[B]Disney takes more of the burden of troubled time-share mortgages from Citigroup[/B]
With a growing number of time-share buyers defaulting on their loans, the Walt Disney Co. recently assumed more than $200million in additional liability to preserve a credit agreement between its time-share subsidiary and banking giant Citigroup.
The maneuvering involves a 1999 agreement in which Celebration-based Disney Vacation Club would bundle together time-share mortgages it issued to individual buyers and sell them to Citi. The process, known as securitization, became a lucrative source of income at Vacation Club in recent years, generating an estimated $40million in operating profit for the unit during Disney’s 2008 fiscal year.
Citi stopped buying the mortgages from Disney in December, when the two sides were unable to agree to new terms amid tight credit-market conditions. But the bank still owns about $422 million worth of Vacation Club loans, excluding interest, according to regulatory filings.
Under the original deal, Disney remained responsible for some of the losses if buyers defaulted on loans that had already been sold to Citi. Earlier terms called for Disney to cover up to 18 percent of the outstanding principal amount in the event of losses, or about $76 million of the current value.
But under new terms negotiated sometime between April and June, Disney agreed to backstop losses of as much as 70percent of the outstanding principal on the loans. That equates to approximately $295 million — or about $219 million in extra liability.
The decision to take on the extra liability apparently centered on Disney’s ability to reacquire troubled Vacation Club loans from Citi.
Disney has for years opted to take back defaulting loans from Citi and replace them with sounder ones. Doing so ensures Disney, rather than the bank, will handle foreclosure proceedings.
That’s important because Disney does not want a nasty foreclosure process to alienate Vacation Club members, even if they are currently in financial distress. The people who buy Disney time shares, after all, are intensely loyal customers who also spend money on Mickey Mouse plushes, Pixar movies and Hannah Montana makeover kits.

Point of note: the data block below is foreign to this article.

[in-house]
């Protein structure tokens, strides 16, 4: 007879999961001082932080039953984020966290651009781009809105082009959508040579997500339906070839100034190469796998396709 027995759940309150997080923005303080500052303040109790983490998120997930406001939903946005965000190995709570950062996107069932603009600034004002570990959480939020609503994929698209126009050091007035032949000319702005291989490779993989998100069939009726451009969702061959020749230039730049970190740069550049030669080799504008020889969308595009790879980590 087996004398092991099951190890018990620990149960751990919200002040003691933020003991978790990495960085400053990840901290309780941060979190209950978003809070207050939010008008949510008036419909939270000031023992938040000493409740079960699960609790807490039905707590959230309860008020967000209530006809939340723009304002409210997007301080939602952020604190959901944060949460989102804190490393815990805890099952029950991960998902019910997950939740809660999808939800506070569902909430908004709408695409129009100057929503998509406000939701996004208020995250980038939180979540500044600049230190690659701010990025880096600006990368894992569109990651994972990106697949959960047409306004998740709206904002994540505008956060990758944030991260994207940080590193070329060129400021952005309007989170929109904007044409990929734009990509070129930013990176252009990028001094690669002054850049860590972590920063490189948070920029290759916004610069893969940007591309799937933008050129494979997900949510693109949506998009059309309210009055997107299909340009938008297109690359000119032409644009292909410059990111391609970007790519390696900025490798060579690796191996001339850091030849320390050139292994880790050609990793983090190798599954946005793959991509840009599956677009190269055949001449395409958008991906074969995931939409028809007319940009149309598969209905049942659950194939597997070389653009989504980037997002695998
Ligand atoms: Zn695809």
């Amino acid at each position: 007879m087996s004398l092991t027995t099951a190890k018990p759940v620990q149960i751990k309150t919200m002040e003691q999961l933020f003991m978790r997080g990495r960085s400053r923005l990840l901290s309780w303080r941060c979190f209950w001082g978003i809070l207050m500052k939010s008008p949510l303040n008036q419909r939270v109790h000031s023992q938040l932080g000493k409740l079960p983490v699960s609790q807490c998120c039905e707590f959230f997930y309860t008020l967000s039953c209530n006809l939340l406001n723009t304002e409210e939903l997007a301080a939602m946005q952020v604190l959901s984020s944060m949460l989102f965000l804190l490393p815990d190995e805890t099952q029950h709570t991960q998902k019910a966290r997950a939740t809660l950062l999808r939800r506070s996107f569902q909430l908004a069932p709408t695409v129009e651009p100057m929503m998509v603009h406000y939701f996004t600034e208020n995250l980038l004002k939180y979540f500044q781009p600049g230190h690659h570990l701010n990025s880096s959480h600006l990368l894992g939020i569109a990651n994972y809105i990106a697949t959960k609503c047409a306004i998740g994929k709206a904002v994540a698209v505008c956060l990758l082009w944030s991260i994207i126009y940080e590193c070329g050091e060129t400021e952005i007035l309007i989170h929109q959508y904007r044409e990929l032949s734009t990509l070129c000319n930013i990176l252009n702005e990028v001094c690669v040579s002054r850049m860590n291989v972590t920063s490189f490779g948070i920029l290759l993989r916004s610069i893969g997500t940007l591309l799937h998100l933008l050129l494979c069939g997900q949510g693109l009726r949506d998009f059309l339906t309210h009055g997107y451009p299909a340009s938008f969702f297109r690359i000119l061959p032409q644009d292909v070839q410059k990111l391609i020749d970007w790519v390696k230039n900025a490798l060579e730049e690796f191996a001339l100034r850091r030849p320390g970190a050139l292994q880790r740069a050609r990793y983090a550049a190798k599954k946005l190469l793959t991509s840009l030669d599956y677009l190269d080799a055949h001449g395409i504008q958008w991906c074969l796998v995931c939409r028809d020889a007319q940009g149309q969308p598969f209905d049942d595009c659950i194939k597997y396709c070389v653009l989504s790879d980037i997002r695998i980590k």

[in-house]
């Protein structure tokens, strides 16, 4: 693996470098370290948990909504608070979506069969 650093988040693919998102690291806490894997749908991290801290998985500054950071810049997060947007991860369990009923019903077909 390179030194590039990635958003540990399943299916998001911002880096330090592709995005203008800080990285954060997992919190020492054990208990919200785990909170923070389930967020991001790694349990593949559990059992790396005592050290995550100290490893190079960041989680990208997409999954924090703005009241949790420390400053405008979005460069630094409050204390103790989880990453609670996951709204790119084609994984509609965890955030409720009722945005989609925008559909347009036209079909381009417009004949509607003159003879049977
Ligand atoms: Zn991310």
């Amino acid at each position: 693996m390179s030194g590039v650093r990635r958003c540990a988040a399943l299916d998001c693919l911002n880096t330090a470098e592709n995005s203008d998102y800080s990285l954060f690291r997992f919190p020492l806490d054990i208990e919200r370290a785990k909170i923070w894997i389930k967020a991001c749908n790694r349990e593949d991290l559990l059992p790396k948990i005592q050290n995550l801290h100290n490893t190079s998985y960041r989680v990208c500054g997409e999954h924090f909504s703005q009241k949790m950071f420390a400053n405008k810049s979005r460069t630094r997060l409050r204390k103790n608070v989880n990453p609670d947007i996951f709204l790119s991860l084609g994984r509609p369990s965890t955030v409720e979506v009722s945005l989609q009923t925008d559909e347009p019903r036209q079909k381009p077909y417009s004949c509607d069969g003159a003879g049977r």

Further, Disney prefers to reacquire Vacation Club time-share interests itself. That prevents a third party — such as a bank with no interest in owning a piece of a time share — from dumping cheap resales onto the market and potentially undercutting Disney’s own sales.
But Disney’s ability to continue swapping loans out of the credit agreement with Citi was in jeopardy. Although the company did not disclose precisely why, one potential reason is that the number of loan defaults had risen so sharply that it threatened to violate thresholds set in the original credit pact.
The entire time-share industry is grappling with rising defaults. The industry-wide default rate was 7.9percent in 2008, up 30 percent from 2007, according to the American Resort Development Association. It has continued to grow in 2009, rising 31 percent during the first quarter of the year from the first quarter of 2008.
Disney says the default rate at Vacation Club is lower than the industry average, though it would not provide specific figures. It has also said it is pleased with the pace of sales at the unit, which this week opened the long-awaited Bay Lake Tower next to Disney’s Contemporary Resort, even though sales overall have slowed amid the challenging economic environment.
A spokeswoman for Citi would not comment on the bank’s dealings with Disney. A spokesman for Disney characterized the decision to take on extra liability as one designed to protect Vacation Club customers.
“This is an adjustment that assures Disney can continue providing the top-quality service our DVC members have come to expect,” Disney spokesman Jonathan Friedland said.